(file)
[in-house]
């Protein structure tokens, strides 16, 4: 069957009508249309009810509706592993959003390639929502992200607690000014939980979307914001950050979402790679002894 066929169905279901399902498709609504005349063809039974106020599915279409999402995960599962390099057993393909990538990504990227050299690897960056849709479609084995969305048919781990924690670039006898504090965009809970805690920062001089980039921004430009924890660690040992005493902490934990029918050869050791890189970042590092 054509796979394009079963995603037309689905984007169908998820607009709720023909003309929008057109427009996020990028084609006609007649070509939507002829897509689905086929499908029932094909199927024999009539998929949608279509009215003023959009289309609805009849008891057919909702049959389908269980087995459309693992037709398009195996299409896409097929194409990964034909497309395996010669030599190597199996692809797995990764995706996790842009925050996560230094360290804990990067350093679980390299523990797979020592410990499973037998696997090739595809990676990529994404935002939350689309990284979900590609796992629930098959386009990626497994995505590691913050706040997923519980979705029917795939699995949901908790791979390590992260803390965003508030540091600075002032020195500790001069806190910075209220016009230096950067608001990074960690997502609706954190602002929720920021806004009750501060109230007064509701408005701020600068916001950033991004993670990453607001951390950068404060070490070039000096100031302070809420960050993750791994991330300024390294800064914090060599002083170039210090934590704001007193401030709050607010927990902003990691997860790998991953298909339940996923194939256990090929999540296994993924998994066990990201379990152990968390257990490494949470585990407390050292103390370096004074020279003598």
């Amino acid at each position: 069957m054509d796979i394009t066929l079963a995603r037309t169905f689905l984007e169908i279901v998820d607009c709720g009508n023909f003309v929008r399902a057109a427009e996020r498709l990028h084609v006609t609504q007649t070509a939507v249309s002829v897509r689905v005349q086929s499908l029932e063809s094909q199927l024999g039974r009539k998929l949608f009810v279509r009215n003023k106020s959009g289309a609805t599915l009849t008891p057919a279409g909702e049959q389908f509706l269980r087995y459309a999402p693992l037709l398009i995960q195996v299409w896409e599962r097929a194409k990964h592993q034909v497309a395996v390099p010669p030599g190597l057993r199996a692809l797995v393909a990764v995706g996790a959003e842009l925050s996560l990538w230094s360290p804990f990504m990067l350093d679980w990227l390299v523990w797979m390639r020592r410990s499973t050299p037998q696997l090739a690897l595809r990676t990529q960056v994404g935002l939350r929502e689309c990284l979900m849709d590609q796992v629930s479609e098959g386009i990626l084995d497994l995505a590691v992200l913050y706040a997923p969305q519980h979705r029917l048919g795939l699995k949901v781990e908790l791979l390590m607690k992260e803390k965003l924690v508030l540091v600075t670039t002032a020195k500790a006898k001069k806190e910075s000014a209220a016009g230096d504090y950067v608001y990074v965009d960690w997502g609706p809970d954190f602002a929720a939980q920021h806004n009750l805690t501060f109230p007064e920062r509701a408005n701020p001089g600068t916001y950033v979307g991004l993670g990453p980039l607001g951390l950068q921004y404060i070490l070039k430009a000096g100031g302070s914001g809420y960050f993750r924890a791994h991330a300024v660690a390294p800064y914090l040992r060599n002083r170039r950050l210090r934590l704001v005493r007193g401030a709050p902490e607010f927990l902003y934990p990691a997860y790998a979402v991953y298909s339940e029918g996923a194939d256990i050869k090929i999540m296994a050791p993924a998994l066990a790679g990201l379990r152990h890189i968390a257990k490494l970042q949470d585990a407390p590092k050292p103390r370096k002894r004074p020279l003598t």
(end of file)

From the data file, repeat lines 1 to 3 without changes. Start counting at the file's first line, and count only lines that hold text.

[in-house]
């Protein structure tokens, strides 16, 4: 069957009508249309009810509706592993959003390639929502992200607690000014939980979307914001950050979402790679002894 066929169905279901399902498709609504005349063809039974106020599915279409999402995960599962390099057993393909990538990504990227050299690897960056849709479609084995969305048919781990924690670039006898504090965009809970805690920062001089980039921004430009924890660690040992005493902490934990029918050869050791890189970042590092 054509796979394009079963995603037309689905984007169908998820607009709720023909003309929008057109427009996020990028084609006609007649070509939507002829897509689905086929499908029932094909199927024999009539998929949608279509009215003023959009289309609805009849008891057919909702049959389908269980087995459309693992037709398009195996299409896409097929194409990964034909497309395996010669030599190597199996692809797995990764995706996790842009925050996560230094360290804990990067350093679980390299523990797979020592410990499973037998696997090739595809990676990529994404935002939350689309990284979900590609796992629930098959386009990626497994995505590691913050706040997923519980979705029917795939699995949901908790791979390590992260803390965003508030540091600075002032020195500790001069806190910075209220016009230096950067608001990074960690997502609706954190602002929720920021806004009750501060109230007064509701408005701020600068916001950033991004993670990453607001951390950068404060070490070039000096100031302070809420960050993750791994991330300024390294800064914090060599002083170039210090934590704001007193401030709050607010927990902003990691997860790998991953298909339940996923194939256990090929999540296994993924998994066990990201379990152990968390257990490494949470585990407390050292103390370096004074020279003598």
């Amino acid at each position: 069957m054509d796979i394009t066929l079963a995603r037309t169905f689905l984007e169908i279901v998820d607009c709720g009508n023909f003309v929008r399902a057109a427009e996020r498709l990028h084609v006609t609504q007649t070509a939507v249309s002829v897509r689905v005349q086929s499908l029932e063809s094909q199927l024999g039974r009539k998929l949608f009810v279509r009215n003023k106020s959009g289309a609805t599915l009849t008891p057919a279409g909702e049959q389908f509706l269980r087995y459309a999402p693992l037709l398009i995960q195996v299409w896409e599962r097929a194409k990964h592993q034909v497309a395996v390099p010669p030599g190597l057993r199996a692809l797995v393909a990764v995706g996790a959003e842009l925050s996560l990538w230094s360290p804990f990504m990067l350093d679980w990227l390299v523990w797979m390639r020592r410990s499973t050299p037998q696997l090739a690897l595809r990676t990529q960056v994404g935002l939350r929502e689309c990284l979900m849709d590609q796992v629930s479609e098959g386009i990626l084995d497994l995505a590691v992200l913050y706040a997923p969305q519980h979705r029917l048919g795939l699995k949901v781990e908790l791979l390590m607690k992260e803390k965003l924690v508030l540091v600075t670039t002032a020195k500790a006898k001069k806190e910075s000014a209220a016009g230096d504090y950067v608001y990074v965009d960690w997502g609706p809970d954190f602002a929720a939980q920021h806004n009750l805690t501060f109230p007064e920062r509701a408005n701020p001089g600068t916001y950033v979307g991004l993670g990453p980039l607001g951390l950068q921004y404060i070490l070039k430009a000096g100031g302070s914001g809420y960050f993750r924890a791994h991330a300024v660690a390294p800064y914090l040992r060599n002083r170039r950050l210090r934590l704001v005493r007193g401030a709050p902490e607010f927990l902003y934990p990691a997860y790998a979402v991953y298909s339940e029918g996923a194939d256990i050869k090929i999540m296994a050791p993924a998994l066990a790679g990201l379990r152990h890189i968390a257990k490494l970042q949470d585990a407390p590092k050292p103390r370096k002894r004074p020279l003598t």